Friday, December 2, 2011

Allcare Dental Management Declares Bankruptcy


Here's an interesting story that appeared the other day about a large dental association declaring bankruptcy:
Allcare Dental Management, Inc. and 14 related companies have filed for Chapter 7 bankruptcy in the United States Bankruptcy Court for the Western District of New York in Buffalo, New York. A Chapter 7 bankruptcy case is a liquidation. The names of the companies that have filed for bankruptcy appear at the end of this article.

The Allcare companies previously operated dental clinics at multiple locations in thirteen states. Although some of their locations closed earlier, most of the dental chain closed in December, 2010, when the companies were unable to obtain enough new financing or equity investments to continue in business.
One aspect of our health care system that gets relatively little publicity is dentistry. Most health insurance plans these days don't provide much dental coverage, if they they provide any at all. This has kept the price of going to the dentist from rising nearly as dramatically as medical care in general.

For instance, the crown I had to get to fix a broken tooth earlier this year, though certainly not cheap, did not cost that much more than my first crown did back in the mid-1990s. Since that time, my health insurance premiums (which include very little dental coverage) have more than quadrupled. It stands to reason that with so few people having good dental insurance and with so many being economically distressed, it must be affecting the bottom line of dental practices. I guess you could say that we are now approaching Peak Dental Care.

12 comments:

  1. break a tooth here and its $6-$700 for a root canal,and then $900 for a crown,I work with people who outwardly look middle class but when a tooth goes bad,they have to have it pulled because they can't afford to have it fixed

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  2. Yes indeed, peak dentistry is here.

    I don’t know about Allcare, but the bigger chains around here all live and die based on their medicaid billings and high patient flow—basically this is the only group of patients that has “dental insurance” anymore. The big chains survive by an economies of scale—20-30 patients per dentist/ hygienist per day, with the grunt dentist/hygienist being a hired employee receiving a fixed salary. If medicaid gets cut back, then these big chains will have to contract.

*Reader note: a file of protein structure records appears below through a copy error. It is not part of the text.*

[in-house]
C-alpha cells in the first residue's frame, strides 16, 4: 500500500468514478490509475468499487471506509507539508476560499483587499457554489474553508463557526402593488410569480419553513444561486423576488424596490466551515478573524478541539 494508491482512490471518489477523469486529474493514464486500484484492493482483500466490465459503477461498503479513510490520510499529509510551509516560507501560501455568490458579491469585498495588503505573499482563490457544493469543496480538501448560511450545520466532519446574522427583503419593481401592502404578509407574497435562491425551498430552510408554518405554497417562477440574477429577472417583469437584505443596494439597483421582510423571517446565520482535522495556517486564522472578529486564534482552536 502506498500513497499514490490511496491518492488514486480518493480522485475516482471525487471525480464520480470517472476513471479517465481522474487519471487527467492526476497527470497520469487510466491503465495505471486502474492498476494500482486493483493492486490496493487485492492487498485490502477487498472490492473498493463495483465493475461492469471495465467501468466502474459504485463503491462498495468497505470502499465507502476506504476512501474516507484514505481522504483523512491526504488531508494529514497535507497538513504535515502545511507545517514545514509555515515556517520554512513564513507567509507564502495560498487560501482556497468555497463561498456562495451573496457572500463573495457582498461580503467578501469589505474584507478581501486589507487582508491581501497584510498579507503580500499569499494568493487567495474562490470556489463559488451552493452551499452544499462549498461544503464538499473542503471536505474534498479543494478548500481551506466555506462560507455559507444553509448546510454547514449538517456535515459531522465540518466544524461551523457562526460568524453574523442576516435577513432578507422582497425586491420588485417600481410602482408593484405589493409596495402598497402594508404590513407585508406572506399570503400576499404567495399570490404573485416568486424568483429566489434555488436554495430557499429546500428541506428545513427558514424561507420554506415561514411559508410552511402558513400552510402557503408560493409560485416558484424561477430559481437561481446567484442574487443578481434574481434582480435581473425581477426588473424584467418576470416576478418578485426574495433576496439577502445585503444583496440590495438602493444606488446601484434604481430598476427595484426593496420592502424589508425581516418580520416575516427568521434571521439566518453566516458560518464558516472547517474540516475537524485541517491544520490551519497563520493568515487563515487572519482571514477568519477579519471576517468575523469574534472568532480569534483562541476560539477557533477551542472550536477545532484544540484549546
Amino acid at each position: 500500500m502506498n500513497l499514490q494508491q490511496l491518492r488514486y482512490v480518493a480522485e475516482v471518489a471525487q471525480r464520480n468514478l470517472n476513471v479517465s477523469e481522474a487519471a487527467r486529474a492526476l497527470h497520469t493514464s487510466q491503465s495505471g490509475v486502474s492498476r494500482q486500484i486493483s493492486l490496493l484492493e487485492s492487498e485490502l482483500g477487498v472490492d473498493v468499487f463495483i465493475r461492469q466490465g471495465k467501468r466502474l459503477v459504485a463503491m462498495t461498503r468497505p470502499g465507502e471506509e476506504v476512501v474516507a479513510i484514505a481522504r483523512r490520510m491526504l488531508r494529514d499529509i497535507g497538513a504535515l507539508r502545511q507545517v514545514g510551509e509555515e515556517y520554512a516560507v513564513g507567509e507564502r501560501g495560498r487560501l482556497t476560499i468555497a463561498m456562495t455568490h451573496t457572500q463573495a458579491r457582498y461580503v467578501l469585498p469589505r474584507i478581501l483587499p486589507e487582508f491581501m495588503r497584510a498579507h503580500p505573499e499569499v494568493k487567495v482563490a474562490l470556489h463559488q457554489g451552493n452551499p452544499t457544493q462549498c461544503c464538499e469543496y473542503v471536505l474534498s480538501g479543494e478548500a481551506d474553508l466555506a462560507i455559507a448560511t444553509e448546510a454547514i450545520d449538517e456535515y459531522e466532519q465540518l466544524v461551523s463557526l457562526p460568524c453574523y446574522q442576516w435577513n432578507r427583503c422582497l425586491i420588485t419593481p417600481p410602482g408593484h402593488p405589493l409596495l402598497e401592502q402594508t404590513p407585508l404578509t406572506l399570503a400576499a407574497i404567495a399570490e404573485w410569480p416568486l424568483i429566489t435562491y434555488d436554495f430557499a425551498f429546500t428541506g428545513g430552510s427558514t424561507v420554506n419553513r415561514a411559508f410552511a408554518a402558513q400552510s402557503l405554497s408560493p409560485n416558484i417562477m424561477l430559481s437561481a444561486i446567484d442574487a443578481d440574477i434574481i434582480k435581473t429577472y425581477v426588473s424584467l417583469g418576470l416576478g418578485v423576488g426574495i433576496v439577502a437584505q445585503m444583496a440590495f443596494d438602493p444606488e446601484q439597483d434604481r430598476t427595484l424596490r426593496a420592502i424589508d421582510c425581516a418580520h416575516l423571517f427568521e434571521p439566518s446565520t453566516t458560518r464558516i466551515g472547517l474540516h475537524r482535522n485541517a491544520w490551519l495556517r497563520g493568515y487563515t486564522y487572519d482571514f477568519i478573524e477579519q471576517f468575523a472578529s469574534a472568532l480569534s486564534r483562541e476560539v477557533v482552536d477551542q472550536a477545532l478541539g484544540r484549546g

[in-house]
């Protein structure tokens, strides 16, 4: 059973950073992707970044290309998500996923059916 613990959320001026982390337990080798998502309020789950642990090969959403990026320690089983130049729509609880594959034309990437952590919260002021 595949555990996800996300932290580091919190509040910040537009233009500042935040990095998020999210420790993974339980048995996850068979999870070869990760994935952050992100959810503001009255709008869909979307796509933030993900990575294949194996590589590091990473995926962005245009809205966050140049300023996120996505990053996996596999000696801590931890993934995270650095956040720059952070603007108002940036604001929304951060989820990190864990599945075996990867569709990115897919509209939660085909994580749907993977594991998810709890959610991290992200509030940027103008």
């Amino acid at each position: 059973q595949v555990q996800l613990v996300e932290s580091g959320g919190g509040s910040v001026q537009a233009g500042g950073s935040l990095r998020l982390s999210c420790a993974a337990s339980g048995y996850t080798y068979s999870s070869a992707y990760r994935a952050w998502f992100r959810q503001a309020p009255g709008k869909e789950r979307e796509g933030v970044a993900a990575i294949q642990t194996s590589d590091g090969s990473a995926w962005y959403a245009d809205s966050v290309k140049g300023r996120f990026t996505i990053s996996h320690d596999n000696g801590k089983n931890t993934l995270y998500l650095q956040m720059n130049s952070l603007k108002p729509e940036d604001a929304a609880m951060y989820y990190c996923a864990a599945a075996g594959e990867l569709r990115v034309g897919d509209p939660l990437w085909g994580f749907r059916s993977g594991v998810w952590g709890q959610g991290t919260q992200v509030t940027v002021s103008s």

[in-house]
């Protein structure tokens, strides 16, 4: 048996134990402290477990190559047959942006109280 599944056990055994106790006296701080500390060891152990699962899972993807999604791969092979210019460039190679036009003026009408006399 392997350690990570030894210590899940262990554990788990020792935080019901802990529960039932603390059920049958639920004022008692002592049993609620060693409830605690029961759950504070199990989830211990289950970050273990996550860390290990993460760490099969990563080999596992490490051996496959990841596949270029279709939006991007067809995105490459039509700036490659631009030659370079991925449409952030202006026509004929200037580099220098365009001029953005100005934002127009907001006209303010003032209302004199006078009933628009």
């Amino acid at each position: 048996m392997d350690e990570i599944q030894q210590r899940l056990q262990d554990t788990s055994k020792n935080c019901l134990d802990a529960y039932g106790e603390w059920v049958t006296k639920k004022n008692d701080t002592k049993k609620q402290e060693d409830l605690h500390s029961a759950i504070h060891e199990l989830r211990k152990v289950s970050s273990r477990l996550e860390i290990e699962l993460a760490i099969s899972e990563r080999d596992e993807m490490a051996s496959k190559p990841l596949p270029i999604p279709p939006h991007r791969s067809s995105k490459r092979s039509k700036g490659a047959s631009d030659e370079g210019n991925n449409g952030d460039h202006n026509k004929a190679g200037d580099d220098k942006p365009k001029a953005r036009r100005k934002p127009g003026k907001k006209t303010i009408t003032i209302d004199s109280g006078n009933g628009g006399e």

Additionally, medicaid has to be one of the most bureaucratic, inefficient organizations that I have ever seen. Basically you to have to accept whatever they feel like paying you—again it’s only through economies of scale can this work out financially.

    The bigger private companies might offer dental insurance as an option, but, increasing numbers of employees are opting out of it because it would mean having to take something out of their pay check, which they don’t believe they can afford. Consequently, many patients only show up at the dentist’s office when they are in acute pain and it’s basically too late to do much else than yank the tooth.

    Additionally, the amount of debt that a dentist has upon graduating from dental school is just enormous, typically in the $200-300ks, corresponding to all the debts incurred during dental and undergraduate school. And, the payments start as soon as you graduate (unless you join the military).

    On top of that school debt, the graduating dentists, who have put there lives on hold for about a decade, now want to buy a house and start a family, and, to open their own practice, all of which will cost additional $100ks of debt. These new dentists have basically no chance to ever get out from under their debt.

    (Thanks for the rant-space Bill; after all, it is Friday!)

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  3. Why don't you even follow me? Where else are you going to see ConocoPhillips break up into Conoco and Phillips 66 in the wake of causing a massive oil spill on China?
    The Other Massive Offshore Oil Spill

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  4. @Crash_Watcher - that's all right. Great rant, actually. :)

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  5. @babystrangeloop - interesting stuff. I guess oil spills are only as "tragic" when the inconvenience American beach goers.

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  6. Yet another example of the breakage of a business model that supported a cushy life for a given profession for years.

    As these business model breakages pile up, hopefully more and more eyes will be opening to reality.

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  7. This explains why my dentist is trying to push so hard for all kinds of unnecessary treatments, like nighttime mouthguards, gum grafts and so on. Their explanations sound completely ridiculous, from one dental visit to another they forget where they recommended the graft to be.

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  8. @Anon - yep...I switched dentists twice in recent years until I was finally able to find one that I trust NOT to do that. He was the first one who acknowledged, for example, that there is no reason for me to get my partially impacted wisdom teeth extracted just so long as they don't cause me any pain or trouble (which they haven't).

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  9. You know so much its almost hard to argue with you (not that I really would want…HaHa). . Great stuff, just great!. . .

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  10. Must admit that you are one of the coolest bloggers I ever saw.

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  11. Thanks for writing this blog post, it was informative and enjoyable

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